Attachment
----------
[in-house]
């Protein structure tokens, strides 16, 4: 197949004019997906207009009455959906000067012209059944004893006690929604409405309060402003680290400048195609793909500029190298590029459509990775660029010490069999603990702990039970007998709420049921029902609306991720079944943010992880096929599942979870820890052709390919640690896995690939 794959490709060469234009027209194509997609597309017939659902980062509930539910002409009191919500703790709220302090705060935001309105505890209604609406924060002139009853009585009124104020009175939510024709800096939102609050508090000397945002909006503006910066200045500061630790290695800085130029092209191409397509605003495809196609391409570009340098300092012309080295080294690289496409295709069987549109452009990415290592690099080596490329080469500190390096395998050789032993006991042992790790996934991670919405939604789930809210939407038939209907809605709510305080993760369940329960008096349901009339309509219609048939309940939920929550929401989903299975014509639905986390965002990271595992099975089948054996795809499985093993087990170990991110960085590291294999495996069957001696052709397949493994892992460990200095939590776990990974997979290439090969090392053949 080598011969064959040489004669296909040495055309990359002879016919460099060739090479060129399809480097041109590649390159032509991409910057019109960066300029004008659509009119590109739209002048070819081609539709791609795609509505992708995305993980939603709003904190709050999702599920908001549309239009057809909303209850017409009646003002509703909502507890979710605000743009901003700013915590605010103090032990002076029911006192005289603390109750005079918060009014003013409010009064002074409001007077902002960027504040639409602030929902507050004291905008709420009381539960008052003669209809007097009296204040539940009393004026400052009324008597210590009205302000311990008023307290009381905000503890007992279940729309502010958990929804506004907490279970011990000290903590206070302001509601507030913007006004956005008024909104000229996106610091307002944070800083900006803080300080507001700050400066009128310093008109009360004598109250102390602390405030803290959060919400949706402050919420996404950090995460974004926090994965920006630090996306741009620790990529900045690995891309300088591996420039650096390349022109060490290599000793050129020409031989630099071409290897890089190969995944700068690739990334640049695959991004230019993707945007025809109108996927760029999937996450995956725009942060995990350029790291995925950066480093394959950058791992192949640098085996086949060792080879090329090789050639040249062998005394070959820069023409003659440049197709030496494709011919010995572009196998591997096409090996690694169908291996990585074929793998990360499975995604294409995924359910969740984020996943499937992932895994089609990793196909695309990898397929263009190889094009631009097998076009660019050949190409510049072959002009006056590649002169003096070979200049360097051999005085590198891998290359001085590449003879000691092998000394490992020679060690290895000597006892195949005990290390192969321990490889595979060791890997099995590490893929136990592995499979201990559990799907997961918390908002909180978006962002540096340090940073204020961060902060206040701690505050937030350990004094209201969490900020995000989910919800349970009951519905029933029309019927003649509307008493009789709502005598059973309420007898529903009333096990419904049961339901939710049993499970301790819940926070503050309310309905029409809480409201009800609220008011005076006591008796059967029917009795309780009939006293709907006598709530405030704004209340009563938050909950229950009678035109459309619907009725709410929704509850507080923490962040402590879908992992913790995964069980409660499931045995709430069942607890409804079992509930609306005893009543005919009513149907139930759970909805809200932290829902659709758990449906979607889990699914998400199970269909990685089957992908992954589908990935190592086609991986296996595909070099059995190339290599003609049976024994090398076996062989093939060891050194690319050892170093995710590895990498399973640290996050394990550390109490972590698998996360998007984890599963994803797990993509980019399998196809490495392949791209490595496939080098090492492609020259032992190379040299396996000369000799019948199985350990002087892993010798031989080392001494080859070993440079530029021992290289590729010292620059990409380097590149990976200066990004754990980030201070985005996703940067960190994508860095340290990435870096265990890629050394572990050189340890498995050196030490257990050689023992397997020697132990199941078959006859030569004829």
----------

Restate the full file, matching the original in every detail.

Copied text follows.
[in-house]
């Protein structure tokens, strides 16, 4: 197949004019997906207009009455959906000067012209059944004893006690929604409405309060402003680290400048195609793909500029190298590029459509990775660029010490069999603990702990039970007998709420049921029902609306991720079944943010992880096929599942979870820890052709390919640690896995690939 794959490709060469234009027209194509997609597309017939659902980062509930539910002409009191919500703790709220302090705060935001309105505890209604609406924060002139009853009585009124104020009175939510024709800096939102609050508090000397945002909006503006910066200045500061630790290695800085130029092209191409397509605003495809196609391409570009340098300092012309080295080294690289496409295709069987549109452009990415290592690099080596490329080469500190390096395998050789032993006991042992790790996934991670919405939604789930809210939407038939209907809605709510305080993760369940329960008096349901009339309509219609048939309940939920929550929401989903299975014509639905986390965002990271595992099975089948054996795809499985093993087990170990991110960085590291294999495996069957001696052709397949493994892992460990200095939590776990990974997979290439090969090392053949 080598011969064959040489004669296909040495055309990359002879016919460099060739090479060129399809480097041109590649390159032509991409910057019109960066300029004008659509009119590109739209002048070819081609539709791609795609509505992708995305993980939603709003904190709050999702599920908001549309239009057809909303209850017409009646003002509703909502507890979710605000743009901003700013915590605010103090032990002076029911006192005289603390109750005079918060009014003013409010009064002074409001007077902002960027504040639409602030929902507050004291905008709420009381539960008052003669209809007097009296204040539940009393004026400052009324008597210590009205302000311990008023307290009381905000503890007992279940729309502010958990929804506004907490279970011990000290903590206070302001509601507030913007006004956005008024909104000229996106610091307002944070800083900006803080300080507001700050400066009128310093008109009360004598109250102390602390405030803290959060919400949706402050919420996404950090995460974004926090994965920006630090996306741009620790990529900045690995891309300088591996420039650096390349022109060490290599000793050129020409031989630099071409290897890089190969995944700068690739990334640049695959991004230019993707945007025809109108996927760029999937996450995956725009942060995990350029790291995925950066480093394959950058791992192949640098085996086949060792080879090329090789050639040249062998005394070959820069023409003659440049197709030496494709011919010995572009196998591997096409090996690694169908291996990585074929793998990360499975995604294409995924359910969740984020996943499937992932895994089609990793196909695309990898397929263009190889094009631009097998076009660019050949190409510049072959002009006056590649002169003096070979200049360097051999005085590198891998290359001085590449003879000691092998000394490992020679060690290895000597006892195949005990290390192969321990490889595979060791890997099995590490893929136990592995499979201990559990799907997961918390908002909180978006962002540096340090940073204020961060902060206040701690505050937030350990004094209201969490900020995000989910919800349970009951519905029933029309019927003649509307008493009789709502005598059973309420007898529903009333096990419904049961339901939710049993499970301790819940926070503050309310309905029409809480409201009800609220008011005076006591008796059967029917009795309780009939006293709907006598709530405030704004209340009563938050909950229950009678035109459309619907009725709410929704509850507080923490962040402590879908992992913790995964069980409660499931045995709430069942607890409804079992509930609306005893009543005919009513149907139930759970909805809200932290829902659709758990449906979607889990699914998400199970269909990685089957992908992954589908990935190592086609991986296996595909070099059995190339290599003609049976024994090398076996062989093939060891050194690319050892170093995710590895990498399973640290996050394990550390109490972590698998996360998007984890599963994803797990993509980019399998196809490495392949791209490595496939080098090492492609020259032992190379040299396996000369000799019948199985350990002087892993010798031989080392001494080859070993440079530029021992290289590729010292620059990409380097590149990976200066990004754990980030201070985005996703940067960190994508860095340290990435870096265990890629050394572990050189340890498995050196030490257990050689023992397997020697132990199941078959006859030569004829």